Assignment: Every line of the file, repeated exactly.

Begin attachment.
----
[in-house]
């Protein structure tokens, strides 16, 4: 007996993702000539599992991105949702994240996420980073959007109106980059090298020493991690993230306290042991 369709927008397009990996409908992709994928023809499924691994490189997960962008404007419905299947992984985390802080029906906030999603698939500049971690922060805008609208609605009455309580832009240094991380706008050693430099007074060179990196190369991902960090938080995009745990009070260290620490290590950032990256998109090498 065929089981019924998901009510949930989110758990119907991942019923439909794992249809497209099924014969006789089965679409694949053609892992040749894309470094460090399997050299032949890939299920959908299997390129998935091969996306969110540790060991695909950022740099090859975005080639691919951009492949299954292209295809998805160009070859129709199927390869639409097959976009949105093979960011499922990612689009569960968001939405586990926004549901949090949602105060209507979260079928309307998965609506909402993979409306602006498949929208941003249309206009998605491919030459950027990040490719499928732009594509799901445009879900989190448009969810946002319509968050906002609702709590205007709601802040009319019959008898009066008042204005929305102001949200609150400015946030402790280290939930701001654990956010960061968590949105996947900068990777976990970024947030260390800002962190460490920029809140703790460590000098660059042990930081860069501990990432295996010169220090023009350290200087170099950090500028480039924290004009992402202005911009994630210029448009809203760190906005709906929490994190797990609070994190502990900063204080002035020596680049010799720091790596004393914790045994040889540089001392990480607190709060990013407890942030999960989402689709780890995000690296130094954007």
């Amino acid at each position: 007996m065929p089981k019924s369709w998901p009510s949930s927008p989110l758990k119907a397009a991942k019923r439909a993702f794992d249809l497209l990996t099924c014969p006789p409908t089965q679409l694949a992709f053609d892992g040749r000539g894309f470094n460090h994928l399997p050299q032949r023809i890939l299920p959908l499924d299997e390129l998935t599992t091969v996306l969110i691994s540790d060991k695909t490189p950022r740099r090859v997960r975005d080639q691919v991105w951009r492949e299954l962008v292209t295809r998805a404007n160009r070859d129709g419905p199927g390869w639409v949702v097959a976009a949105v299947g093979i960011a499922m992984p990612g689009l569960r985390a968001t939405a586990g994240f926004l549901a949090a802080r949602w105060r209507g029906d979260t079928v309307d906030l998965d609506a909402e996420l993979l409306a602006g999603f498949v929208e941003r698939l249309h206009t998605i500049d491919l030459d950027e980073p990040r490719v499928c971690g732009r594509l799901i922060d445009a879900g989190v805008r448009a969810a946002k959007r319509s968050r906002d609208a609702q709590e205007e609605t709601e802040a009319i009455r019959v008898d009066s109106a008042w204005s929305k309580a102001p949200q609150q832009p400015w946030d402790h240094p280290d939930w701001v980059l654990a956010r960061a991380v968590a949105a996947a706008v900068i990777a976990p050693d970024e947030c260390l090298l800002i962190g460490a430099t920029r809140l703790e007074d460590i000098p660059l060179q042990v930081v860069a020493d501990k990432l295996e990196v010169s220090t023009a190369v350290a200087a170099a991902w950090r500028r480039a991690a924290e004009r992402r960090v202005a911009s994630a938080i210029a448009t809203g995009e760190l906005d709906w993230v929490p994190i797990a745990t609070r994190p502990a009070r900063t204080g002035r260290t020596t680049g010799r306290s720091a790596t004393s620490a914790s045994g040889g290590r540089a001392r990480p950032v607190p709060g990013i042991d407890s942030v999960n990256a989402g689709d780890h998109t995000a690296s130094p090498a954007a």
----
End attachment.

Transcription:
[in-house]
């Protein structure tokens, strides 16, 4: 007996993702000539599992991105949702994240996420980073959007109106980059090298020493991690993230306290042991 369709927008397009990996409908992709994928023809499924691994490189997960962008404007419905299947992984985390802080029906906030999603698939500049971690922060805008609208609605009455309580832009240094991380706008050693430099007074060179990196190369991902960090938080995009745990009070260290620490290590950032990256998109090498 065929089981019924998901009510949930989110758990119907991942019923439909794992249809497209099924014969006789089965679409694949053609892992040749894309470094460090399997050299032949890939299920959908299997390129998935091969996306969110540790060991695909950022740099090859975005080639691919951009492949299954292209295809998805160009070859129709199927390869639409097959976009949105093979960011499922990612689009569960968001939405586990926004549901949090949602105060209507979260079928309307998965609506909402993979409306602006498949929208941003249309206009998605491919030459950027990040490719499928732009594509799901445009879900989190448009969810946002319509968050906002609702709590205007709601802040009319019959008898009066008042204005929305102001949200609150400015946030402790280290939930701001654990956010960061968590949105996947900068990777976990970024947030260390800002962190460490920029809140703790460590000098660059042990930081860069501990990432295996010169220090023009350290200087170099950090500028480039924290004009992402202005911009994630210029448009809203760190906005709906929490994190797990609070994190502990900063204080002035020596680049010799720091790596004393914790045994040889540089001392990480607190709060990013407890942030999960989402689709780890995000690296130094954007």
């Amino acid at each position: 007996m065929p089981k019924s369709w998901p009510s949930s927008p989110l758990k119907a397009a991942k019923r439909a993702f794992d249809l497209l990996t099924c014969p006789p409908t089965q679409l694949a992709f053609d892992g040749r000539g894309f470094n460090h994928l399997p050299q032949r023809i890939l299920p959908l499924d299997e390129l998935t599992t091969v996306l969110i691994s540790d060991k695909t490189p950022r740099r090859v997960r975005d080639q691919v991105w951009r492949e299954l962008v292209t295809r998805a404007n160009r070859d129709g419905p199927g390869w639409v949702v097959a976009a949105v299947g093979i960011a499922m992984p990612g689009l569960r985390a968001t939405a586990g994240f926004l549901a949090a802080r949602w105060r209507g029906d979260t079928v309307d906030l998965d609506a909402e996420l993979l409306a602006g999603f498949v929208e941003r698939l249309h206009t998605i500049d491919l030459d950027e980073p990040r490719v499928c971690g732009r594509l799901i922060d445009a879900g989190v805008r448009a969810a946002k959007r319509s968050r906002d609208a609702q709590e205007e609605t709601e802040a009319i009455r019959v008898d009066s109106a008042w204005s929305k309580a102001p949200q609150q832009p400015w946030d402790h240094p280290d939930w701001v980059l654990a956010r960061a991380v968590a949105a996947a706008v900068i990777a976990p050693d970024e947030c260390l090298l800002i962190g460490a430099t920029r809140l703790e007074d460590i000098p660059l060179q042990v930081v860069a020493d501990k990432l295996e990196v010169s220090t023009a190369v350290a200087a170099a991902w950090r500028r480039a991690a924290e004009r992402r960090v202005a911009s994630a938080i210029a448009t809203g995009e760190l906005d709906w993230v929490p994190i797990a745990t609070r994190p502990a009070r900063t204080g002035r260290t020596t680049g010799r306290s720091a790596t004393s620490a914790s045994g040889g290590r540089a001392r990480p950032v607190p709060g990013i042991d407890s942030v999960n990256a989402g689709d780890h998109t995000a690296s130094p090498a954007a």